BACKGROUND: The diagnosis of coronary artery disease (CAD) remains challenging. It is uncertain whether hybrid imaging can improve diagnostic accuracy for CAD.
METHODS: This is a systematic review and multivariate meta-analysis. We searched PubMed and The Cochrane Library for recent (≥ 2010) systematic reviews of diagnostic test accuracy studies on non-invasive imaging for CAD. Study-level data were extracted from them, and pooled with pairwise and multivariate meta-analytic methods, using invasive coronary angiography (ICA) or invasive fractional flow reserve (FFR) as reference standards, focusing on sensitivity and specificity.
RESULTS: Details from 661 original studies (71,823 patients) were pooled. Pairwise meta-analysis using ICA as reference showed that anatomic imaging was associated with the best diagnostic accuracy (sensitivity = 0.95 [95% confidence interval 0.94-0.96], specificity = 0.83 [0.81-0.85]), whereas using FFR as reference identified hybrid imaging as the best test (sensitivity = 0.87 [0.83-0.90], specificity = 0.82 [0.76-0.87]). Multivariate meta-analysis confirmed the superiority of anatomic imaging using ICA as reference (sensitivity = 0.96, specificity = 0.83), and hybrid imaging using FFR as reference (sensitivity = 0.88 [0.86-0.91], specificity = 0.82 [0.77-0.87]).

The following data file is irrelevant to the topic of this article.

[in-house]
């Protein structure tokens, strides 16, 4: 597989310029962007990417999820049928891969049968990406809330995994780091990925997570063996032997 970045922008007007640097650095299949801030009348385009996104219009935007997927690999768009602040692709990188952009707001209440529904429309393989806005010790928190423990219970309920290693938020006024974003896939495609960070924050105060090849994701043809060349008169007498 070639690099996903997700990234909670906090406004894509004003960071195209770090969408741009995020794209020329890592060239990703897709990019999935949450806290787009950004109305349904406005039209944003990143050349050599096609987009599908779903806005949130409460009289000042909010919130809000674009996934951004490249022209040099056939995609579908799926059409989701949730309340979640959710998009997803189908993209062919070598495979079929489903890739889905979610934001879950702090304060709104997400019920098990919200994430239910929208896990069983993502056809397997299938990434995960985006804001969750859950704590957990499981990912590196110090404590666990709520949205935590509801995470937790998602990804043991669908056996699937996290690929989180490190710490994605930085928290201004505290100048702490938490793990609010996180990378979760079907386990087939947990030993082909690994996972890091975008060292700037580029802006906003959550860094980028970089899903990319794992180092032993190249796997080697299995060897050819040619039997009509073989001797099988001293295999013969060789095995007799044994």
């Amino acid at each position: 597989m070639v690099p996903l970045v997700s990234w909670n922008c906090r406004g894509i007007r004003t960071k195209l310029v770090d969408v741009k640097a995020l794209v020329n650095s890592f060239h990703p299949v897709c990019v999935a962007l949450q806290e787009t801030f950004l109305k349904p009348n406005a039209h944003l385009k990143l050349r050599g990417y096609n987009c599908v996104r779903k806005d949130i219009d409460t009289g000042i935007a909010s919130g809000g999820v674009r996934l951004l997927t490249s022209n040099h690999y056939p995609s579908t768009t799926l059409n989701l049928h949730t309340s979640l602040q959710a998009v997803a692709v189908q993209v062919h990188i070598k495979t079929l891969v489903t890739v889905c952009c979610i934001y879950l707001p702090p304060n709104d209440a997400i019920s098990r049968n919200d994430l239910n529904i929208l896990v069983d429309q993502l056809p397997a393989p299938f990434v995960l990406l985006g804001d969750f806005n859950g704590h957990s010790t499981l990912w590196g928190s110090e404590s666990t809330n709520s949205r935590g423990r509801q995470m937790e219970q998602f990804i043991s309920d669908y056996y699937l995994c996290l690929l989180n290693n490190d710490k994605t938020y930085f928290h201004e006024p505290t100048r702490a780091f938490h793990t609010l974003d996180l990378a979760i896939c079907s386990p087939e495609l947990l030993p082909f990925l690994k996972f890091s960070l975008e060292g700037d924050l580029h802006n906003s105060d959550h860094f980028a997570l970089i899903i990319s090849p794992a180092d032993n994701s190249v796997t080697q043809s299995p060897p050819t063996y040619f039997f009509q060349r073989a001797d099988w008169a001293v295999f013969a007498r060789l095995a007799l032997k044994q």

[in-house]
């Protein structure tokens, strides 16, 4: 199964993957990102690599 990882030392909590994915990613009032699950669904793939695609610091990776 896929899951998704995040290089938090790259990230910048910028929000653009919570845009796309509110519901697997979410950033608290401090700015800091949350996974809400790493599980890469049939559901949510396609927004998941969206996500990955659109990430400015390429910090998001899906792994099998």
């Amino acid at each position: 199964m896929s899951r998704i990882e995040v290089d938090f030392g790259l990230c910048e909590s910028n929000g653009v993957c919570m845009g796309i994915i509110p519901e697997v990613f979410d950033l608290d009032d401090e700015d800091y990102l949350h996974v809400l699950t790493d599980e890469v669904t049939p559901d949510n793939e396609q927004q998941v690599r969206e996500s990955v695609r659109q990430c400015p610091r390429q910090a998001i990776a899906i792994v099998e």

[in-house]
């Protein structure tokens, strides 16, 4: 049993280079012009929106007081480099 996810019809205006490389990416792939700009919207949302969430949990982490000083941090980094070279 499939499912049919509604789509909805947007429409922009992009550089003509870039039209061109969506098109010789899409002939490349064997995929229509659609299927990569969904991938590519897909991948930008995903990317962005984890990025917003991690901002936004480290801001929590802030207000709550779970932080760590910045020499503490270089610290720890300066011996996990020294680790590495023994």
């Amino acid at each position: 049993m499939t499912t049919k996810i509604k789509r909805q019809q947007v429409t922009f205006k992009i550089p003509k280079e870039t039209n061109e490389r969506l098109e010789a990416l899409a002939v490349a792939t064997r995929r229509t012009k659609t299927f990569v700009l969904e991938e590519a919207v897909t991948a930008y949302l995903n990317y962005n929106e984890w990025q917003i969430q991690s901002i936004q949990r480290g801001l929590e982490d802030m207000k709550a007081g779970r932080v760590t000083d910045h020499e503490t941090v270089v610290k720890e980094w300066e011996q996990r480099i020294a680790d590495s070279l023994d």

CONCLUSIONS: Non-invasive hybrid imaging tests appear superior to anatomic or functional only tests to diagnose ischemia-provoking coronary lesions, whereas anatomic imaging is best to diagnose and/or rule out angiographically significant CAD.
SYSTEMATIC REVIEW REGISTRATION: PROSPERO Registry Number CRD42018088528.
|Number of pages||12|
|Journal||Journal of Nuclear Cardiology|
|Publication status||Published - Oct 2020|